When news broke of Toronto Blue Jays closer Roberto Osuna’s arrest for assault, it sent shockwaves across Canada, to even the most casual baseball fan. Osuna was quickly placed on administrative leave, allowing the league seven days to investigate and provide a response.
The Blue Jays responded by releasing a carefully-worded statement.
Statement from the Toronto Blue Jays regarding Roberto Osuna. pic.twitter.com/ZnPOCjDSoR
— Toronto Blue Jays (@BlueJays) May 8, 2018
A planned Osuna t-shirt giveaway scheduled for Thursday was replaced with one featuring Yangervis Solarte.
And almost as immediately, there came calls from fans not to ‘rush to judgement,’ to remember that people are ‘innocent until proven guilty’ and not to make any assumptions until we know all the facts.
Osuna has been with the team since he was barely out of his teens. He endeared himself with his ‘knock-knock’ and dance celebrations with his catcher after earning a save. And with his soft-spoken manner, mouth full of braces, and admission that he struggles with anxiety; many fans felt they were watching a brave young man mature in front of them.
The instinct to preserve this image is understandable.
Moreover, Osuna is an All-Star calibre player. He’s the youngest closer in history to reach 100 saves. He was an integral part of the team’s historic Game 5 win in the 2015 ALDS. For over three seasons, the 23-year-old has been the man reliably called upon to close down games and secure the W.
So, the player we thought we knew *seems* completely incongruent with a man capable of assault.
Fandom itself is a kind of tribalism – we speak of ‘our team’; what ‘we’ need to do to compete, players as ‘our guys.’ Being a fan provides a sense of community. See someone in another city sporting the gear of your favourite team and there’s an immediate bond.
Baseball by its very nature creates this kind of kinship. The season is the longest in North American sports, the games themselves are long. And now social media has given us new (albeit carefully curated) access into players’s lives that really make us feel like we ‘know them’.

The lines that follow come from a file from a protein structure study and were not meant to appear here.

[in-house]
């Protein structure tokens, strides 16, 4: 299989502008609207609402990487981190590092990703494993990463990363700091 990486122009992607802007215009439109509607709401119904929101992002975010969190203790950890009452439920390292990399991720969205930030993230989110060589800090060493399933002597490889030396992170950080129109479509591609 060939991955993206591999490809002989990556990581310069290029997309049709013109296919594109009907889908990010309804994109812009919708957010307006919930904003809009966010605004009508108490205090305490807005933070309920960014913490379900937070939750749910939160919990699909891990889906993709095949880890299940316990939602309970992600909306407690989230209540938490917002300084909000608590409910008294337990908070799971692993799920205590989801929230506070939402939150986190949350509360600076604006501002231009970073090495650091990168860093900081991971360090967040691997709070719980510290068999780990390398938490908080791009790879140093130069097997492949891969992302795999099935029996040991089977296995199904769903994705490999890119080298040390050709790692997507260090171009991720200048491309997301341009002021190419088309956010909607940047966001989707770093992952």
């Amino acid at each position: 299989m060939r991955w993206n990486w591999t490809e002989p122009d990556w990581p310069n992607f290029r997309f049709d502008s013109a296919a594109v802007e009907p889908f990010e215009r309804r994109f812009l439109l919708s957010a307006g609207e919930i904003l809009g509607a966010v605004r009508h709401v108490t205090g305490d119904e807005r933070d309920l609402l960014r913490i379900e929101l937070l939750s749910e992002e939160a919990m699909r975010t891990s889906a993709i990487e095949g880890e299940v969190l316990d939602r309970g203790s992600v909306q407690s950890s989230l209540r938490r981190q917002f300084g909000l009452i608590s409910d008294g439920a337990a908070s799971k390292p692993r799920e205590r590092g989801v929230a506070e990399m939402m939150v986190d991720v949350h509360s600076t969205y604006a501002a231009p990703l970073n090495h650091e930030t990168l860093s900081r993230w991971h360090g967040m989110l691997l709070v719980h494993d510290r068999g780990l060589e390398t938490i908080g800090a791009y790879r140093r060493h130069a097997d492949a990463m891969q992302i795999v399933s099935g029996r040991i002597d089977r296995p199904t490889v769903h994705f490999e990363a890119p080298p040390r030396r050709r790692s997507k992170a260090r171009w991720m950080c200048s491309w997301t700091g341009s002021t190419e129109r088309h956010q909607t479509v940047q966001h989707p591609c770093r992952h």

But we don’t. And just because a player is ‘our guy’ doesn’t mean he’s a ‘good guy.’
In fact, baseball has long had a problem with toxic masculinity. To many, there is a huge disparity between the punishment for PED use and committing domestic assault.
Taking performance-enhancing drugs results in an automatic punishment of 80 games for the first offence, a full season for a second, and a lifetime ban from baseball if there’s a third. Players are also barred from participating in the postseason the year of their suspension.
Arrests for domestic assault are dealt with on a case-by-case basis, under a revised domestic violence policy. Atlanta Braves outfielder Hector Olivera is so far the only player to receive an 82-game suspension under this new policy- the longest MLB has handed down. Other suspensions, including Yankees reliever Aroldis Chapman (30 games), former Jays shortstop Jose Reyes (51 games), and Boston pitcher Steven Wright (15 games) have been far less severe.
The message to female fans has been pretty clear. Major League Baseball doesn’t consider your assault as egregious as finding a metabolite of a PED in a player’s system. Women are in effect told – over and over – that our safety isn’t valued as much as a player’s ability to hit and throw a ball. The league has the option to suspend for as long as it sees fit – regardless of whether the charge results in a conviction.
How MLB and the Blue Jays respond to Osuna’s arrest as both a valuable player and (up until now) fan favourite, will have long-lasting implications for its female fanbase. This is the opportunity to provide a clear and unequivocal message that no one player is bigger than one woman – than all women.
This is bigger than baseball. Fail again and risk losing a significant portion of fans. I know I would stop watching.